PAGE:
United States District Court for the Southern District of Illinois

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Southern District of Illinois
Seventh Circuit
SDIL.gif
Chief:David HerndonJudges:2
Posts:4Vacancies:2
Active judges
Reagan
Senior Judges
GilbertStiehl
Magistrate Judges
FrazierProudWilkerson
Former Judges
Key:
(Numbers indicate % of seats vacant.)
0%0%-10%
10%-25%25%-40%
More than 40%
Contents
1 Court
1.1 Vacancy warning level
1.2 Jurisdiction
1.2.1 Cases heard
1.2.2 Case load
1.3 Clerk's office
1.4 History
1.4.1 Court history
1.4.2 Judicial posts
1.4.3 Notable decisions
1.4.4 Federal courthouse
1.5 Major news
1.6 See also
1.7 External links
1.8 References
2 Judges

The United States District Court for the Southern District of Illinois is the federal district court with jurisdiction that comprises the southern counties in Illinois.

The United States Attorney for the Southern District of Illinois represents the United States in civil and criminal litigation in the court. The current district attorney is Stephen R. Wigginton .[1]

Vacancy warning level

The United States District Court for the Southern District of Illinois's vacancy warning level is currently set at red. The court currently has two vacancies out of their four posts. There are two pending appointments for the district.

Jurisdiction

The Counties of the Southern District of Illinois (click for larger map)

The geographic jurisdiction of the Southern District of Illinois consists of all the following counties in the southern part of the state of Illinois.

There are two court divisions, each covering the following counties:

The Benton Division, covering Alexander, Clark, Clay, Crawford, Cumberland, Edwards, Effingham, Franklin, Gallatin, Hamilton, Hardin, Jackson, Jasper, Jefferson, Johnson, Lawrence, Massac, Perry, Pope, Pulaski, Richland, Saline, Union, Wabash, Wayne, White and Williamson Counties

The East St. Louis Division, covering Bond, Calhoun, Clinton, Fayette, Jersey, Madison, Marion, Monroe, Randolph, St. Clair and Washington Counties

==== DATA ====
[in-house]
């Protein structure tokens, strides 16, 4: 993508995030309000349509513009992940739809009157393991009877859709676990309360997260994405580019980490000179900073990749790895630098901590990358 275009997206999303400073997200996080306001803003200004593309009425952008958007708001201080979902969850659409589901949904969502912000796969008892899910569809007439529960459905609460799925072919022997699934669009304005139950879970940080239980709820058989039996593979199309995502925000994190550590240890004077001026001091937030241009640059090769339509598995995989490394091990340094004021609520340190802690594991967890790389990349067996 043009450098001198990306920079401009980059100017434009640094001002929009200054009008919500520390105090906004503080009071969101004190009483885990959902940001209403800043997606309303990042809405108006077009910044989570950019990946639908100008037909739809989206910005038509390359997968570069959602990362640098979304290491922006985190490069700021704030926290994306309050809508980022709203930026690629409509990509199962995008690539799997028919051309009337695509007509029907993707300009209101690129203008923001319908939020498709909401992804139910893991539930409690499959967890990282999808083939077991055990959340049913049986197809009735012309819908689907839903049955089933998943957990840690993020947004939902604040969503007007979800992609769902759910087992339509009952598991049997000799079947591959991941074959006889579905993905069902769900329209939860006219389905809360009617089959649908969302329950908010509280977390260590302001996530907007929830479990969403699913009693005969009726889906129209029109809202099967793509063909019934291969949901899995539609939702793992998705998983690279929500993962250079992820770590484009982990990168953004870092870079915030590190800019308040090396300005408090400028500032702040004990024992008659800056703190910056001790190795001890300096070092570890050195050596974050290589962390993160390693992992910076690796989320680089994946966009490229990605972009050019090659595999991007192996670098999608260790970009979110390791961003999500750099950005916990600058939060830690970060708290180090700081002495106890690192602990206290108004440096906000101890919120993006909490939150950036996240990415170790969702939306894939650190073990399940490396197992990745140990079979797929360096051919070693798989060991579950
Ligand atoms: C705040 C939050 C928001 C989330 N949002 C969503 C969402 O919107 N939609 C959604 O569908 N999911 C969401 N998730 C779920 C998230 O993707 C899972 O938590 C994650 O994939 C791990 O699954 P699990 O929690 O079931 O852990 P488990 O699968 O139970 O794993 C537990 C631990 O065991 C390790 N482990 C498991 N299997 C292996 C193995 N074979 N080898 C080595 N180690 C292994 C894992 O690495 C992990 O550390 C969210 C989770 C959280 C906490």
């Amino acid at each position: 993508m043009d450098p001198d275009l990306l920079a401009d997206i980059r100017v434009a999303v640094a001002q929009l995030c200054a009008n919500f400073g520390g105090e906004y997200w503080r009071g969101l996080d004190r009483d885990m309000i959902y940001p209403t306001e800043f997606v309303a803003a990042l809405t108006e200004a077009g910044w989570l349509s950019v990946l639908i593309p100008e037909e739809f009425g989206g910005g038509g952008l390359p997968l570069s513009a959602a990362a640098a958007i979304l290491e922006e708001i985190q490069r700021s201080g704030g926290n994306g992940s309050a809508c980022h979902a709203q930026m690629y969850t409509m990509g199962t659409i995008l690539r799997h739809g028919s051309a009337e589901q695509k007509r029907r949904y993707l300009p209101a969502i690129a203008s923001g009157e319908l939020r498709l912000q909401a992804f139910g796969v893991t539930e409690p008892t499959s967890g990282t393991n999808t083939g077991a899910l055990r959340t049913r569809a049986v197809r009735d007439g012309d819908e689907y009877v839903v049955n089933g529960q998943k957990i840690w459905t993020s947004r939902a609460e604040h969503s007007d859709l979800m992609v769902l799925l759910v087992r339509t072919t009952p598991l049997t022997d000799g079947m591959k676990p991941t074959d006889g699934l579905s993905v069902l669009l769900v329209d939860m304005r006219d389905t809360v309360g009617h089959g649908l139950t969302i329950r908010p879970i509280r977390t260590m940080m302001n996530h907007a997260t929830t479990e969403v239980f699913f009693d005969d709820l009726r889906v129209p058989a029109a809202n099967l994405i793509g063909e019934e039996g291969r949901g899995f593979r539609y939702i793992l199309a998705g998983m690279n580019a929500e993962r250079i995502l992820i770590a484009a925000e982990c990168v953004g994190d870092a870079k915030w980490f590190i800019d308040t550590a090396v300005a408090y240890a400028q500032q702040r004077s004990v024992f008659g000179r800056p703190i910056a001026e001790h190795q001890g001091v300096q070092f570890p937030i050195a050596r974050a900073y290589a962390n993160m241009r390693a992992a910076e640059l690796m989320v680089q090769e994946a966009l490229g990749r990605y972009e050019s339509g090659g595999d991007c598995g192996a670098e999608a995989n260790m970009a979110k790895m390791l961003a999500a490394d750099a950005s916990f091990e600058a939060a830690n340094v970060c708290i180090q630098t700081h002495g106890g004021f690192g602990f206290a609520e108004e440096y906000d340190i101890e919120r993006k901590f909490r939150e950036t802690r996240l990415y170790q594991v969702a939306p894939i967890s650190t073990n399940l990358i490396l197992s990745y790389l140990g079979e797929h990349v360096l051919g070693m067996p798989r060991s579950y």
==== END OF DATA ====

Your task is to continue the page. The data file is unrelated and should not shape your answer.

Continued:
The jurisdiction of the Southern District of Illinois extends over the eastern suburbs of St. Louis and the city of Carbondale.

When decisions of the court are appealed, they are appealed to the Seventh Circuit Court of Appeals based in Downtown Chicago at the Everett M. Dirksen Federal Courthouse and Building.

Cases heard

The Southern District of Illinois has original jurisdiction over cases filed within its jurisdiction. These cases can include civil and criminal matters that fall under federal law.

Case load

Federal Court Case Load Statistics*
YearStarting case load:Cases filed:Total cases:Cases terminated:Remaining cases:Median time(Criminal)**:Median time(Civil)**:3 Year Civil cases#:Vacant posts:## Trials/Post
2012 89084231131392084 110557.510.541 (0.4%)018
2011 49716084110552154 89018.17.645 (0.5%)027
2010 1271535166221658 49648.15.858 (1.2%)028
2009 1293154128341550 128499.260 (5.9%)026
2008 1387137527621468 12949.49.482 (8.2%)031
2007142915572986173412528.98.579 (7.5%)032
*All statistics are taken from the Official Federal Courts' Website and reflect the calendar year through September.    **Time in months from filing to completion.
#This statistic includes cases which have been appealed in higher courts.    ##This is the total number of months that any judicial posts had spent vacant that year.
ILS Terminations Filed.jpg ILS Median Times.jpg

Clerk's office

The Southern District of Illinois has two separate courthouses. The Clerk's office is open Monday through Friday 9:00 a.m. - 4:30 p.m, excluding Federal holidays. Please consult the chart below for more information:

Branch Address Telephone Email
Benton, IL Division 301 West Main Street

Benton, IL 62812

(618) 439-7760 Nancy_Rosenstengel@ilsd.uscourts.gov
East St. Louis, IL Division 750 Missouri Avenue

East St. Louis, IL 62201

(618) 482-9371 Nancy_Rosenstengel@ilsd.uscourts.gov
[2]

History

Court history

Illinois was established as one judicial district by Congress on March 3, 1819 with one post to cover the entire state. The district court was not yet assigned to a judicial circuit and was therefore granted the same jurisdiction as the United States circuit courts, excluding appeals and writs of error, which are the jurisdiction of the United States Supreme Court.

Congress repealed the circuit court jurisdiction of the U.S. District Court for the District of Illinois on March 3, 1837, and established a United States circuit court within the district and assigned it over to the Seventh Circuit.